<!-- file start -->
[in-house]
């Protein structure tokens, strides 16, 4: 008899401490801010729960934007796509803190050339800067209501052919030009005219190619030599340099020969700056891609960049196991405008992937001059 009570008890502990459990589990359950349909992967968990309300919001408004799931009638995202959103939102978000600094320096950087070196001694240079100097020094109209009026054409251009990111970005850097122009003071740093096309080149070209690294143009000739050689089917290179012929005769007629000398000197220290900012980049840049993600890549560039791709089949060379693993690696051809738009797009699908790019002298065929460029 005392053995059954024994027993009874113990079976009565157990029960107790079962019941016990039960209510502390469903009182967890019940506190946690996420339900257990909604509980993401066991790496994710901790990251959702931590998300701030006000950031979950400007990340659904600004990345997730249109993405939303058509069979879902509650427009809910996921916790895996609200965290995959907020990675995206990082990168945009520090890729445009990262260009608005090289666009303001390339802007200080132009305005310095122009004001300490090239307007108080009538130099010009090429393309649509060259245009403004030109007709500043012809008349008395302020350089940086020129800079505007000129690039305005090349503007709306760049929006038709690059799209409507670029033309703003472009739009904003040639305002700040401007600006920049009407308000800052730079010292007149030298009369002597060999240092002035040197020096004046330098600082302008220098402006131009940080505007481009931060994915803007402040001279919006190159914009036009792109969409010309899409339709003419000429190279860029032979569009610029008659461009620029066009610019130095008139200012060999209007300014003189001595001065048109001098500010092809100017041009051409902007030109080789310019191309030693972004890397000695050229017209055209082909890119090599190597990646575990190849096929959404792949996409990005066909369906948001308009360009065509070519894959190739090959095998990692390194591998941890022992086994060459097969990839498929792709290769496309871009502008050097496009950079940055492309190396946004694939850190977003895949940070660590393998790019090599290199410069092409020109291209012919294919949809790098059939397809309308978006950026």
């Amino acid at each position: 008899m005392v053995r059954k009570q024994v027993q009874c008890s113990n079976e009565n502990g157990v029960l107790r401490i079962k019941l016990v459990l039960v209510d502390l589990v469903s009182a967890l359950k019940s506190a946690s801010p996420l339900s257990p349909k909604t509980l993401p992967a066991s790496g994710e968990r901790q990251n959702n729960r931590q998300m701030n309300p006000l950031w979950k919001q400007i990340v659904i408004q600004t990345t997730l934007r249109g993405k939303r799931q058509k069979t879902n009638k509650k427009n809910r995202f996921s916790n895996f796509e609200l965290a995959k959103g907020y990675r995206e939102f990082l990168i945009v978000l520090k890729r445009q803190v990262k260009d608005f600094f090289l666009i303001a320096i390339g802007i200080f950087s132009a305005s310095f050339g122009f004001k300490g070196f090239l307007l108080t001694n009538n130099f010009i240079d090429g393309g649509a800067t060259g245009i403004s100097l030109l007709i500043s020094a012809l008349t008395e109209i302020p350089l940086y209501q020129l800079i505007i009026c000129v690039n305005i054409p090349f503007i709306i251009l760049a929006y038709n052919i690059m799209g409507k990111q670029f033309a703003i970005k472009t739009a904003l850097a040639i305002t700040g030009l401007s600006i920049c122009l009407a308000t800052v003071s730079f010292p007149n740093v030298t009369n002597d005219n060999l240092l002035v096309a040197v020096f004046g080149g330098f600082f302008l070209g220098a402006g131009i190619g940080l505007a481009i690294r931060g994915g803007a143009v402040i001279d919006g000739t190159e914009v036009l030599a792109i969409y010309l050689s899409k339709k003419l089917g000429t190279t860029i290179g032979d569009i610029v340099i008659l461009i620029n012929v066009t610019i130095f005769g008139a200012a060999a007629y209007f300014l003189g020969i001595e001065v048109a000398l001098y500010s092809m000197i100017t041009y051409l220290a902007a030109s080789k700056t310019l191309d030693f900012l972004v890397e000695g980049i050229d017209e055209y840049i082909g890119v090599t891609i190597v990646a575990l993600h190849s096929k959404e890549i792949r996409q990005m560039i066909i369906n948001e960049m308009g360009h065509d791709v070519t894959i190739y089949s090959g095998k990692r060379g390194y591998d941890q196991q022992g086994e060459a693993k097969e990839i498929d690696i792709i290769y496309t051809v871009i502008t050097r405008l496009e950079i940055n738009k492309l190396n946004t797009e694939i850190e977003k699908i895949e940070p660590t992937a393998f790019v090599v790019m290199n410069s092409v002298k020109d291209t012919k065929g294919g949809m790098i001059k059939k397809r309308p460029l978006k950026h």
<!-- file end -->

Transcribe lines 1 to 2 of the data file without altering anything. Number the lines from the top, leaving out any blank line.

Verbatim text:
[in-house]
């Protein structure tokens, strides 16, 4: 008899401490801010729960934007796509803190050339800067209501052919030009005219190619030599340099020969700056891609960049196991405008992937001059 009570008890502990459990589990359950349909992967968990309300919001408004799931009638995202959103939102978000600094320096950087070196001694240079100097020094109209009026054409251009990111970005850097122009003071740093096309080149070209690294143009000739050689089917290179012929005769007629000398000197220290900012980049840049993600890549560039791709089949060379693993690696051809738009797009699908790019002298065929460029 005392053995059954024994027993009874113990079976009565157990029960107790079962019941016990039960209510502390469903009182967890019940506190946690996420339900257990909604509980993401066991790496994710901790990251959702931590998300701030006000950031979950400007990340659904600004990345997730249109993405939303058509069979879902509650427009809910996921916790895996609200965290995959907020990675995206990082990168945009520090890729445009990262260009608005090289666009303001390339802007200080132009305005310095122009004001300490090239307007108080009538130099010009090429393309649509060259245009403004030109007709500043012809008349008395302020350089940086020129800079505007000129690039305005090349503007709306760049929006038709690059799209409507670029033309703003472009739009904003040639305002700040401007600006920049009407308000800052730079010292007149030298009369002597060999240092002035040197020096004046330098600082302008220098402006131009940080505007481009931060994915803007402040001279919006190159914009036009792109969409010309899409339709003419000429190279860029032979569009610029008659461009620029066009610019130095008139200012060999209007300014003189001595001065048109001098500010092809100017041009051409902007030109080789310019191309030693972004890397000695050229017209055209082909890119090599190597990646575990190849096929959404792949996409990005066909369906948001308009360009065509070519894959190739090959095998990692390194591998941890022992086994060459097969990839498929792709290769496309871009502008050097496009950079940055492309190396946004694939850190977003895949940070660590393998790019090599290199410069092409020109291209012919294919949809790098059939397809309308978006950026």